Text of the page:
Cuzco Cuisine

Typical Food - Restaurants


Peru boasts one of the most exquisite and varied cuisines on Earth, as local chefs have succeeded in adapting a diverse variety of native ingredients while remaining open to outside influences. Peru's cooking is an invitation to discover flavors and fragrant smells which are as authentic as they are ancient.


The Andean Cuisine, heated in a firewood oven, earthenware of the highlands gathers odors and flavors linked to earth. Meats, tubers, grains and herbs are used in a great variety of simple but tasty dishes.


Starters include corn with Andean cheese, chochos (tarwi) salad, "mote con chicharrón" or large white boiled corn and "deep-fried" pork, "cancha" (roasted corn), "humitas" (Ground corn and enveloped in its own leaves for cooking), "papa a la huancaína" (boiled potato pieces under yellow pepper and cheese cream) and "inchik uchu" (boiled manioc with peanut, yellow pepper and coriander sauce).


Cuzco and Oropesa town also emphasizes by their famous bakeries and breads (called chutas and huahuas).


Cuzco has one of the best cuisines of the Peruvian Andes where the use of the potato prevails. Remembering that this is of Peruvian origin, and well developed since the Incas, being achieved the production at the present time of more than 300 potato varieties.


Novoandina Cuisine is a modern style of cuisine from Peru and Andean countries, which combines modern techniques with traditional raw materials of the Andean and Peruvian cuisine, such as herbs, spices, meats, vegetables and fruits.


New Andean Cuisine

This trend, which appeared in the eighties, uses old Andean culinary traditions adapted to international cuisine preparation and presentation. Recipes are strict and food is very tasty and well presented, with little spices and fat, and lightly cooked.


Starters and soups: cheese and spinach rolls in a passion fruit sauce, fresh snail and quinoa salad, cheese and barley flake flan, manioc pie, celery and leech cream with barley flakes.


Main courses: grilled quinoa taboulé, pickled fish with carob syrup, “reventón ayacuchano” (with “pachamanca” and “sancochado” ingredients, but in earthen pots served with sauces), quinoa risotto, manioc and freeze-dried potato, lasagna with “morón”, broad bean stew, alpaca stew, stuffed trout, duck in a pear and elderberry sauce, crab in coconut and pineapple sauce, kid and corn purée (pepián), guinea pig in an oyster sauce, squid and veal.


Desserts: quinoa imperial (with milk and passion fruit jelly), “quinoa” and “guanábana” mousse, “oca” tart (with “oca” and “chirimoya”), “misky súmac” (made of “kiwicha”), “cañihua” custard, “pacae” nougat.


Beverages: “aguaymanto” shake, quinoa and mamey chicha, grape and cañihua chicha, maca sour, lúcuma sour, frozen tumbo and cumpa (cat’s claw sweet condensed milk, pisco and egg).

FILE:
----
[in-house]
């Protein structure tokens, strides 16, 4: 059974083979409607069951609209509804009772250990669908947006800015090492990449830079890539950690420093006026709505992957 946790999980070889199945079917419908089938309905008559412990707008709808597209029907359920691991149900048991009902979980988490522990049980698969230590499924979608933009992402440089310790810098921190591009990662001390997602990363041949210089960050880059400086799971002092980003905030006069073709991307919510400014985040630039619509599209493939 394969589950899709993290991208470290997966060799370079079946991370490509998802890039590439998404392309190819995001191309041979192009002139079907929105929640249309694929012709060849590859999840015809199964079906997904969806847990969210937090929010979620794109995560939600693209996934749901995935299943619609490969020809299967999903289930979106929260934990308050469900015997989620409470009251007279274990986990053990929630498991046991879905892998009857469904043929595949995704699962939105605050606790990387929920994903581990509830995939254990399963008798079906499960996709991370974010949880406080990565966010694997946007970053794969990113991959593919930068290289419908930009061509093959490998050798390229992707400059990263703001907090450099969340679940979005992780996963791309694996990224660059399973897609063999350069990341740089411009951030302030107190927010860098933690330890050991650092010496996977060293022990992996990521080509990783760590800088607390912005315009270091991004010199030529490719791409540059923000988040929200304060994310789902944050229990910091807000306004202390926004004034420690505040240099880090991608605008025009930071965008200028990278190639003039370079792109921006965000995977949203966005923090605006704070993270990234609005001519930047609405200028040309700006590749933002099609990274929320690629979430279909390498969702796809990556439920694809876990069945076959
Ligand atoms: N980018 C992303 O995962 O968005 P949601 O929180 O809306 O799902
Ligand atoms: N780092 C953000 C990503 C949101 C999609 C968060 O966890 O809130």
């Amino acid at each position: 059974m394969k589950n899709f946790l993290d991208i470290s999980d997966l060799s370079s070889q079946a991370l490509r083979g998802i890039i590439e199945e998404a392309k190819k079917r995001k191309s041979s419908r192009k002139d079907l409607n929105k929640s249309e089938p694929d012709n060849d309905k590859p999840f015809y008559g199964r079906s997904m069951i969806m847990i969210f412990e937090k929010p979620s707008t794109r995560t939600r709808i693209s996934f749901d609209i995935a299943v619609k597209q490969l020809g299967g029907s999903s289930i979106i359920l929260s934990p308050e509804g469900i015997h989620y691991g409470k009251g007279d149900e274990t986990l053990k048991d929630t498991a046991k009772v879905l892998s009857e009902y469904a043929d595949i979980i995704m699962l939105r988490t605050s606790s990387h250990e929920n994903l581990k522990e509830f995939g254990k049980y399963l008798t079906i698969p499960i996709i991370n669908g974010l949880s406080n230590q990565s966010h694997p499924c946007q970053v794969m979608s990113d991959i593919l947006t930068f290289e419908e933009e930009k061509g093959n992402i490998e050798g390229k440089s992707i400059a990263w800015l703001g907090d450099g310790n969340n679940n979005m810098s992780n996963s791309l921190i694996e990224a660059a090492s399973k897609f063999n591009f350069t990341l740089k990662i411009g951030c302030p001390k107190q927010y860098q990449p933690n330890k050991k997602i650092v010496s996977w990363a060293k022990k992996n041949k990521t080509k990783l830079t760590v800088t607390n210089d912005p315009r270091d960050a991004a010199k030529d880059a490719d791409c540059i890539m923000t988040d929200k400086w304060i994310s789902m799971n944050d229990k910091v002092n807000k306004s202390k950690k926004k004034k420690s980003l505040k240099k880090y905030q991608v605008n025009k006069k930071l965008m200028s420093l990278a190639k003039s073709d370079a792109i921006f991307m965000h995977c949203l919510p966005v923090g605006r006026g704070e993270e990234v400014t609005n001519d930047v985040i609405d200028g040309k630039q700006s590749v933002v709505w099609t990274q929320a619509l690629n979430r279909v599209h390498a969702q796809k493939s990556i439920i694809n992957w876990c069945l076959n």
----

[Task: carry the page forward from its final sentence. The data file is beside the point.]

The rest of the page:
Cuzco's Typical Food Main Courses


The usual places to try food from Cuzco are the traditional restaurants called chicherias and picanterias where you can eat typical dishes like:


"Timpo" (Quechua language timpu = to boil), Delicious soup, boiled with a piece of chest beef, lamb head, bacon, besides cabbage, potatoes, chickpeas, rice, yam, peaches, pears and yuccas. The broth is served separately from the rest of the stew that is covered on the plate with the cabbage leaves.


"Chuño Cola" pottage of Inca origin. Delicious pottage elaborated with a meat broth, rice, sausages, chickpea, potatoes and potato starch. This plate is eaten with a stick spoon, called huisilla. The potato starch, is a sun-dried potato.


"Queso Kapche" (Kapche Cheese), pottage preferred in the months of November and December, prepared with green beans, potatoes, milk, eggs, cheese, and pepper, with an onion seasoning, garlic and butter. It is served with rice.


"Pepián de Cuy o Conejo" (Pepián of Guinea pig or Rabbit): Dish prepared with guinea pig pieces (or rabbit) fried in abundant oil, it is cooked with an onion seasoning, red hot pepper, and peanut. It is served with rice and boiled potatoes.


"Chicharrón con mote": pork rinds fried in their own fat, served with hominy or individual kernels of sweet corn.


"Humita": a sweet or salty tamale, served without sauce.


"Tamal": a sweet or salty tamale, served without sauce.


"Saralawa": soup of fresh corn, lima beans, dry aji Amarillo (yellow hot pepper), and huacatay (native herb).


"Adobo": pork marinated in chicha and spices and cooked in a clay pot.


"Olluco con carne": Olluco stew with jerky or llama meat.



Restaurants in Cuzco


In Cuzco you will be able to find restaurants of variety cuisine, from the cusqueña, chifas (Chinese food with Peruvian style), meat, chicken, fast food and international food. Restaurants of diverse categories exist and also for all the budgets. The best restaurants are located in the hotels 5 stars of the city and around the Main Square.


Novoandina Cuisine

This trend, which appeared in the eighties, uses old Andean culinary traditions adapted to international cuisine preparation and presentation. Recipes are strict and food is very tasty and well presented, with little spices and fat, and lightly cooked.



  • Inka Grill: Portal de Panes St. 115, Main Square
  • La Retama: Portal de Panes St. 123, Main Square
  • El Truco: Regocijo Square
  • Kusikuy: Plateros St. 348



  • El Buen Pastor: Cuesta San Blas 575.
  • Café Ayllu: Portal de Carnes 208, Plaza de Armas.
  • Trotamundos: Portal de Comercio 177, second floor.
  • Café Varayoc: Espaderos 142.
  • La Yunta: Portal de Carnes 214, Plaza de Armas.


See also: Cuzco Entertainment


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